Why I Don’t Believe Jesus’s Real Face Would Have Looked So Average


Not too long ago, the above picture was circulated widely on the internet and news media as “the real face of Jesus” or what Jesus might actually have looked like.

It is an image created by forensic anthropologist Richard Neave, using computer modelling based on actual skull specimens found in the region of Galilee dated to Jesus’s time, the same method developed to help police solve crimes.

To Neave’s credit, he never claimed the model to be Jesus’s face, but simply meant for it to prompt people to consider Jesus as a being man of the time and place that He lived in – a Jew in Middle-Eastern Israel – rather than the fair-skinned and blue-eyed Jesus depicted traditionally. Nevertheless, that has not stopped many – even Christian sites and grace preachers – from touting the image as potentially the “most accurate face of Jesus”.  

But here’s why I believe Jesus would never have looked like that:

#1. Jesus wasn’t like any other man

Neave’s image would be fairly representative of an average Galilean man of the time period when Jesus walked on earth. It could have been Peter, his brother Andrew, or the other disciples from the area. 

Except Jesus wasn’t an average Galilean man. He came from the royal line of King David, being born in Bethlehem of Judea, before the family moved to Nazareth in the Galilee region, in both instances fulfilling Bible prophecy (Micah 5:2, Matthew 2:6, 19-23).

There’s no way Jesus could have been an average-looking man who looked and talked like any other Galilean and drew people to Himself or awe them like He did. He said 2 simple words – “Follow Me” – to tough fishermen and tax collectors who had betrayed their own people, and they left everything and followed Him. He amazed crowds, officers and leaders with His demeanour, so that they were left marvelling at Him.

Certainly, Jesus would have stood out – not in a blond and fair-skinned way,  but stood out as being distinctive nonetheless.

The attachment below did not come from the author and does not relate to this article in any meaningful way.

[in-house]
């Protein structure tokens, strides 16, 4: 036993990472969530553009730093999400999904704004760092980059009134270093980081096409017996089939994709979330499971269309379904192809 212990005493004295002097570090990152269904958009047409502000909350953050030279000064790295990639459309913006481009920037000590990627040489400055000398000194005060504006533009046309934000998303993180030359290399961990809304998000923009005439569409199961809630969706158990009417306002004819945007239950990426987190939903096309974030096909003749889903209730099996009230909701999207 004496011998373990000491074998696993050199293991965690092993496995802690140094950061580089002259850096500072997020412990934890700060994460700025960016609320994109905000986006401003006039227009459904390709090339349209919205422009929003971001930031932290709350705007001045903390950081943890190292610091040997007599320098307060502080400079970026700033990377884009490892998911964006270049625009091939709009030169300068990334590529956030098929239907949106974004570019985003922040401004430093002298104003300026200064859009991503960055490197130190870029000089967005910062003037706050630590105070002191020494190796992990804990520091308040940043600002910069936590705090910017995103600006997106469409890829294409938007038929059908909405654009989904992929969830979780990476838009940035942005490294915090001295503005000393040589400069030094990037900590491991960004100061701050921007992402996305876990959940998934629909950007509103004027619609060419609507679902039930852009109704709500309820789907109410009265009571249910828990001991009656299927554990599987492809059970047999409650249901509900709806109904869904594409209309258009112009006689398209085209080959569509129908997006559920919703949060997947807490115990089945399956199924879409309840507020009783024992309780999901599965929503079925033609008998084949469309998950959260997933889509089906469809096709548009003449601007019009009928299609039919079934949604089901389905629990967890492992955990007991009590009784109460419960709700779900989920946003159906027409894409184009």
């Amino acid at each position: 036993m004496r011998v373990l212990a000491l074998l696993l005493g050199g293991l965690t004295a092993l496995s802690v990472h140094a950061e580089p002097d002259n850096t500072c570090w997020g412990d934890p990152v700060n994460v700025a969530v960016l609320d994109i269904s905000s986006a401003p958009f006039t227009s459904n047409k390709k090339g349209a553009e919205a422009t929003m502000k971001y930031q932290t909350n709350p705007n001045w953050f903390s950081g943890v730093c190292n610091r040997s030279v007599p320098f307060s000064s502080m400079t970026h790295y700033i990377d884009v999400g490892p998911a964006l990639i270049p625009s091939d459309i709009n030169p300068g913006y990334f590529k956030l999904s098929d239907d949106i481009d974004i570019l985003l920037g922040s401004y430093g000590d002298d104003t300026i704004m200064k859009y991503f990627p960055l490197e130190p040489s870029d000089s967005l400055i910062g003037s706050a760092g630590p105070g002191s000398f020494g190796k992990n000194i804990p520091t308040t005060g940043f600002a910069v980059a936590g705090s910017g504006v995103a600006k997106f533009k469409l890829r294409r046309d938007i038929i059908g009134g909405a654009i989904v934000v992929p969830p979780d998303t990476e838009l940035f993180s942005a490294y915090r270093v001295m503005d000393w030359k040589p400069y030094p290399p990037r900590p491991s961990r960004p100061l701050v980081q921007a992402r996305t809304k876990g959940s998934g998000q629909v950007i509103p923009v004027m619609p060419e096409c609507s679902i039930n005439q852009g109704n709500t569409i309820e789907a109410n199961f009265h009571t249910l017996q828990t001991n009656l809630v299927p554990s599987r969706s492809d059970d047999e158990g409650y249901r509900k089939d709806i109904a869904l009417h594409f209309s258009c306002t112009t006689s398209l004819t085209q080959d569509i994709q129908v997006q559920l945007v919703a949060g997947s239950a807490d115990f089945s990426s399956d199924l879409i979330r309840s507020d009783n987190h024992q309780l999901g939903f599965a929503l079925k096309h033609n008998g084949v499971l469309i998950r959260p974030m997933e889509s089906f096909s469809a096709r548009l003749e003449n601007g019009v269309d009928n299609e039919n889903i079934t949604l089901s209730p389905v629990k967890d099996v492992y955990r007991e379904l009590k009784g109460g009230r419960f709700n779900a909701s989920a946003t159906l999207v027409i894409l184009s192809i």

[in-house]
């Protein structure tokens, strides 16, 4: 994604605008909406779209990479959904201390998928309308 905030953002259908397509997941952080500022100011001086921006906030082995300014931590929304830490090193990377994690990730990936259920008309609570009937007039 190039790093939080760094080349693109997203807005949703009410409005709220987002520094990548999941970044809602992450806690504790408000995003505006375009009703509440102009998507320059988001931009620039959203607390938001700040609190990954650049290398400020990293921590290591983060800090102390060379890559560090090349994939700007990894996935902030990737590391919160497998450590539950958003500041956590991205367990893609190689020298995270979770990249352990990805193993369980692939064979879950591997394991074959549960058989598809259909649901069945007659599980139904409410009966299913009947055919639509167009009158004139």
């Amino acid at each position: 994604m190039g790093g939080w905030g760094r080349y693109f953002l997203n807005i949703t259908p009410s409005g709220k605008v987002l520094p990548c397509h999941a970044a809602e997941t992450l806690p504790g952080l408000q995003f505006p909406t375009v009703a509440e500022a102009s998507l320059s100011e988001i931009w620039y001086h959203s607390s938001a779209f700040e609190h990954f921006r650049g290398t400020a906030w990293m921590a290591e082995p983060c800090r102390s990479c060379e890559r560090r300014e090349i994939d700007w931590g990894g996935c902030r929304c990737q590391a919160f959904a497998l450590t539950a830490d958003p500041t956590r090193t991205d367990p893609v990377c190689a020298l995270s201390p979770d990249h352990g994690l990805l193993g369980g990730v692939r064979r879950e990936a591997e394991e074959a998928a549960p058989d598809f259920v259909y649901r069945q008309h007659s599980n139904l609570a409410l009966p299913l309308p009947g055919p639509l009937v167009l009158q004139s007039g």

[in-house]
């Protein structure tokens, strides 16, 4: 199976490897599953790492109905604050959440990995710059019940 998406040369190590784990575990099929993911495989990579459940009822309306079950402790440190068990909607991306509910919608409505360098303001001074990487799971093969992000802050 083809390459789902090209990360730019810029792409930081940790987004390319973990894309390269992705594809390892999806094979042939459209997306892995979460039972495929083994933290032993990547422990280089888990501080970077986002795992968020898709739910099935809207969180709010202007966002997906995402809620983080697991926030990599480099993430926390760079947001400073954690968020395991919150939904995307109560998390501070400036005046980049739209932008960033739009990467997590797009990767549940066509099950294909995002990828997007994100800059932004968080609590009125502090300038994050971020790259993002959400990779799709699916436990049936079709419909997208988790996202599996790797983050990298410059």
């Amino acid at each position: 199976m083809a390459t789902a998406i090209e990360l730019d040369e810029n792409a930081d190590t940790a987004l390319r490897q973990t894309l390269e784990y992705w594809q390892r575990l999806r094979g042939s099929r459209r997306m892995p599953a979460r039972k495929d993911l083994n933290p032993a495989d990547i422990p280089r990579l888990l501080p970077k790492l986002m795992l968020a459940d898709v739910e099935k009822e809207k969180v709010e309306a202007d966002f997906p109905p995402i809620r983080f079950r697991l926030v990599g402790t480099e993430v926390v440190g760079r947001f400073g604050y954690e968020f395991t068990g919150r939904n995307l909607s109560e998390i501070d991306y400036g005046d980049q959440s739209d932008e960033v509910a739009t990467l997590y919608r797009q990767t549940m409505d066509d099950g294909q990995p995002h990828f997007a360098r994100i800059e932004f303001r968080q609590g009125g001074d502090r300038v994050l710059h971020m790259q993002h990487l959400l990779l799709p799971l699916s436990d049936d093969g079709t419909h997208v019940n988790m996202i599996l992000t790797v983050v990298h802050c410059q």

#2. Jesus only became ordinary and disfigured at the cross

The Biblical basis for the accuracy of Neave’s image above as quoted in most sites is the verse Isaiah 53:2, which says “there was nothing beautiful or majestic about His appearance, nothing to attract us to Him”. What they fail to regard is the context of the passage that this verse is taken from.

Simply open any Bible to the portion of Isaiah 53, and you will notice just a few verses before, beginning from Isaiah 52:13 and continuing all the way to the end of Isaiah 53, is the description and account of the sin-bearing servant, Jesus the Messiah. The entire passage speaks of Jesus’s sufferings – for us – at the cross.  

Isaiah 52:14 (AMP) tells us that

“[For many the Servant of God became an object of horror; many were astonished at Him.] His face and His whole appearance were marred more than any man’s, and His form beyond that of the sons of men”.

And in another translation, “Many were horrified at what happened to him. But everyone who saw him was even more horrified because he suffered until he no longer looked human.” When read in this context, the description of Isaiah 53:2 coming 3 verses after takes on a whole new meaning and now makes sense. 

Jesus only became disfigured and devoid of all majesty and glory when He took our place in suffering all the beatings and scourging on our behalf, and taking on all our ugliness, sins, disfigurements, pains, and every form of sickness and disease upon Himself at the cross. He became us in our place so we could become as He is in His place, in divine exchange.

#3. The Creator will always be more glorious than His creation

If we recognise Jesus as the Son of God, the One who created the heavens and the earth and everything in it (John 1:3, Colossians 1:16), then we must recognise that He, being the Creator, will surely be greater than all His creation.

God has given us to recognise what is beautiful and what is not – all of us generally have the same standard of judgement, and we can appreciate what is a beautiful landscape or scenery, or an attractive man or woman.